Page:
Monaghan Unionists, a people betrayed

The period of the Home Rule Crisis, contrary to the belief of many, is not a clear cut black and white tale. During those turbulent years there are many different stories to tell. Different perspectives, viewpoints and experiences. An event on Wednesday 12th June 2013 sought to bring together two very different perspectives, namely the story of the Ulster Volunteers within the context where they where a minority community, and their ‘opposite’ number in the same area, the Irish Volunteers. County Monaghan was 25% Protestant, with that community raising an army of over 2000 men for the Ulster Volunteers, whilst the Irish Nationalist Volunteers raised just over 5000 from Monaghan’s Catholic and Nationalist population.

Organisers of the night were CADOLEMO and Monaghan Council, who facilitated an evening in Monaghan Museum that examined both of the opposing groups. I gave a presentation on the formation and exploits of the local Ulster Volunteers, whilst Professor Terence Dooley gave an address on the County’s Irish Volunteers.

The Regimental Colour of the 2nd ‘South Monaghan’ Battalion of the County Monaghan Ulster Volunteers

Professor Dooley it should be noted has done fantastic work on Monaghan Unionists worthy of reading, but his address on the night told the story of the Irish Volunteers. Effectively forming as a direct response to the Larne Gun Running and the Howth incident, he outlined the role of several incredibly extreme and aggressive Monaghan Irish Nationalists involved in the local movement, much of their tone far exceeding even the excesses of Unionism during the period. In addition there was a large contingent of the local Catholic community who simply disregarded the Irish Volunteers, the same majority also eventually heavily critical of the Easter Rising. Appropriately the museum also currently has a banner display on show which includes the Regimental Colour of the South Monaghan UVF Battalion (2nd Battalion County Monaghan Regiment).

For myself the subject has a particular interest given my maternal great grandfather John Barber signed the Ulster Covenant in Castleblayney Parochial Hall South Monaghan, and in all likelihood was a member of the UVF in the ‘Blayney suburb of Annyart. Events experienced on that side of my family were to echo much more of Monaghan history in the following decades, and they eventually decided that South Monaghan was no longer a comfortable place for them to live. They moved north to Keady in County Armagh, and history has by 2013 repeated itself, with no longer any of the family left there. Yet again they did not feel comfortable or safe. Unfortunately the last 45 years is littered with events that prove they had good reason.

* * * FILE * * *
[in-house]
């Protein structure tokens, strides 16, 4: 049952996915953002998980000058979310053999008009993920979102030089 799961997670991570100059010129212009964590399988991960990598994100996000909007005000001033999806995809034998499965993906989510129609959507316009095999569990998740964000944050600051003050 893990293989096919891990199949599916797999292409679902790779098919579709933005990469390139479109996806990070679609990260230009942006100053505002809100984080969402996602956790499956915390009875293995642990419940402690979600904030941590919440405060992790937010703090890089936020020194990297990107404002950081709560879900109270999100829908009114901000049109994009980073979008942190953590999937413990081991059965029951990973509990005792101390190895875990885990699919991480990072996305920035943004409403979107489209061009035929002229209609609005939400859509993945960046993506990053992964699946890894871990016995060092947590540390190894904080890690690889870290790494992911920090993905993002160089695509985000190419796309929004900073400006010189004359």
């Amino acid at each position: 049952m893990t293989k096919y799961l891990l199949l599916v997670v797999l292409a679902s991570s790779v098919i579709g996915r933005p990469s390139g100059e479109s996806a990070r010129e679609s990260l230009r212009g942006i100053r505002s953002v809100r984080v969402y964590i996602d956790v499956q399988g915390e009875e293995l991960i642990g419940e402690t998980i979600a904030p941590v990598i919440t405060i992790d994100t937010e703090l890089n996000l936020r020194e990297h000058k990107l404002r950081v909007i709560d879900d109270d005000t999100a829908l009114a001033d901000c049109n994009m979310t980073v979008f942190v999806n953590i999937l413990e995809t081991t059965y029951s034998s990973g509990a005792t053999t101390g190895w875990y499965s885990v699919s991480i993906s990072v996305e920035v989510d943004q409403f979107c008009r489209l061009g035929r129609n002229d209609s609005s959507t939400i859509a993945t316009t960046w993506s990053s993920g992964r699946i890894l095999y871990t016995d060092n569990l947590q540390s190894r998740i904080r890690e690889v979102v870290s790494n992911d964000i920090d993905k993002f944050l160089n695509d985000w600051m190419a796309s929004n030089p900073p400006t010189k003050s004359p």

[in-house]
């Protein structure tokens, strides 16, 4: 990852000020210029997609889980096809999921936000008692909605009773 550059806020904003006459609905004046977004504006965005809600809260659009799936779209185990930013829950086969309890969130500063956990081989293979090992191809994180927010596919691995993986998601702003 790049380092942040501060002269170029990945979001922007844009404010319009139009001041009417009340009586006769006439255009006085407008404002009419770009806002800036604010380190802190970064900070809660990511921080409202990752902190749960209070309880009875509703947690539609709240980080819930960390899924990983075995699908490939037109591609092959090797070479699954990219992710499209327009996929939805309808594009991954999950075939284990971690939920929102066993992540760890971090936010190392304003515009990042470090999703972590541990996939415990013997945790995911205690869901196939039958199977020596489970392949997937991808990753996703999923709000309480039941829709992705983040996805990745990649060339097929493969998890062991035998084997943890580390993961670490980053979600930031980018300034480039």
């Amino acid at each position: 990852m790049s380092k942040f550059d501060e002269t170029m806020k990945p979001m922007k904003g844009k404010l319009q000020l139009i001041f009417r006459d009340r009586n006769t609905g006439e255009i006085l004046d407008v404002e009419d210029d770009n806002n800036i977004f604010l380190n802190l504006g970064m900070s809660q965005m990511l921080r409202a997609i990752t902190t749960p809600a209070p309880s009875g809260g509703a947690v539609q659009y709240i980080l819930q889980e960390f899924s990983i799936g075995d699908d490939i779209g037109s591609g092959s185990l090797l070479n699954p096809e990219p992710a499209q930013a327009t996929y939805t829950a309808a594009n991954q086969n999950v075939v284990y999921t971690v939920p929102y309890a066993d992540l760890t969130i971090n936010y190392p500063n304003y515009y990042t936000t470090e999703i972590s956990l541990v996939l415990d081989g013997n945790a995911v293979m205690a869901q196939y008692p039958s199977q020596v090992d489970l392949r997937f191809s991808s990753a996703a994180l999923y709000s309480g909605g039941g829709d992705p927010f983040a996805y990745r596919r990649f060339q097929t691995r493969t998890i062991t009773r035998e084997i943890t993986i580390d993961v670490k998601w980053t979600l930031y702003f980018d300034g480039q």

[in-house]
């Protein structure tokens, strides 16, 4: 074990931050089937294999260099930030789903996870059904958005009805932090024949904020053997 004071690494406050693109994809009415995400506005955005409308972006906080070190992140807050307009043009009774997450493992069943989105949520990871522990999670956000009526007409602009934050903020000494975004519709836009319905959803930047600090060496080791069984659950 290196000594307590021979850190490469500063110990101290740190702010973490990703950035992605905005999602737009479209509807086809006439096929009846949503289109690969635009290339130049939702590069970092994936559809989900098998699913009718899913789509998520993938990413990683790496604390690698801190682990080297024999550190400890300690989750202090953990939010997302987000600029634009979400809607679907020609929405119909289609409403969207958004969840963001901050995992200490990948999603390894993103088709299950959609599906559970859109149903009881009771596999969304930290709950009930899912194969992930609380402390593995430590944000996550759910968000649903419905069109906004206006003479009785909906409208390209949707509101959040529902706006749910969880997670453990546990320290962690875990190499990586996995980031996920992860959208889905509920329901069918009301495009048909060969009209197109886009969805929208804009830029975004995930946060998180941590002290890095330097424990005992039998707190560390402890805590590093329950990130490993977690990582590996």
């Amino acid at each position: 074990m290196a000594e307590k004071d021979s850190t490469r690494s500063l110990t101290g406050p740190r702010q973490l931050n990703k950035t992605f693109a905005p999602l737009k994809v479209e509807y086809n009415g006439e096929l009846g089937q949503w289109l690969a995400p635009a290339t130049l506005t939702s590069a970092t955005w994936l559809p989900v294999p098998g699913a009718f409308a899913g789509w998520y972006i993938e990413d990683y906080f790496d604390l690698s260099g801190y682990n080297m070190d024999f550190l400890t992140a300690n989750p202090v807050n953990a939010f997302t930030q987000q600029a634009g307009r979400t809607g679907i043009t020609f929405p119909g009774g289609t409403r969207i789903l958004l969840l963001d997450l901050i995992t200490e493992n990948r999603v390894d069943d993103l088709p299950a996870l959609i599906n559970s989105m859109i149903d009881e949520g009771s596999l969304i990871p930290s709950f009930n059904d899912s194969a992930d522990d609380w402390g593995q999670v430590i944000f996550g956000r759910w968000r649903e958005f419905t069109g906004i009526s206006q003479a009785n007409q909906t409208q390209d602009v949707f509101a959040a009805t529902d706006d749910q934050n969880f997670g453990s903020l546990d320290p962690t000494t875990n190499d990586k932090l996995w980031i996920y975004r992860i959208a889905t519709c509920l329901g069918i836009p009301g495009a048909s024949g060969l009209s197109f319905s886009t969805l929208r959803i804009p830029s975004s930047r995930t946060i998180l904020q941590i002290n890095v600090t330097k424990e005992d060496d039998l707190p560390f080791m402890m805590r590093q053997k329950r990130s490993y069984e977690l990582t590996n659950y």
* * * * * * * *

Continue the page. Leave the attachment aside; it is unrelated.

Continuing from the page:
In all a very interesting evening, yet again demonstrating the importance of examining history as holistically as possible. Simply taking bits and pieces where it suits leaves holes in both what you take as well as what you leave behind. The following is the presentation I gave on the Monaghan UVF (a version of this originally appeared in the Belfast Newsletter, however this version has been heavily amended and added to). The Monaghan Volunteers… a people betrayed.

My Great Grandfather John Barber Castleblayney, and his signature on the Ulster Covenant

 

The Counties of Donegal, Cavan and Monaghan had minority Protestant and Unionist populations in 1912, however many within their number were no less committed to the cause of maintaining Irelands place within the United Kingdom than their brothers in far off Antrim and Down. County Monaghan Ulster Volunteer Force were undoubtedly sincere in their desire to stamp out Home Rule. There dedication was such that it would in fact come to be one of the best armed Regiments of the UVF.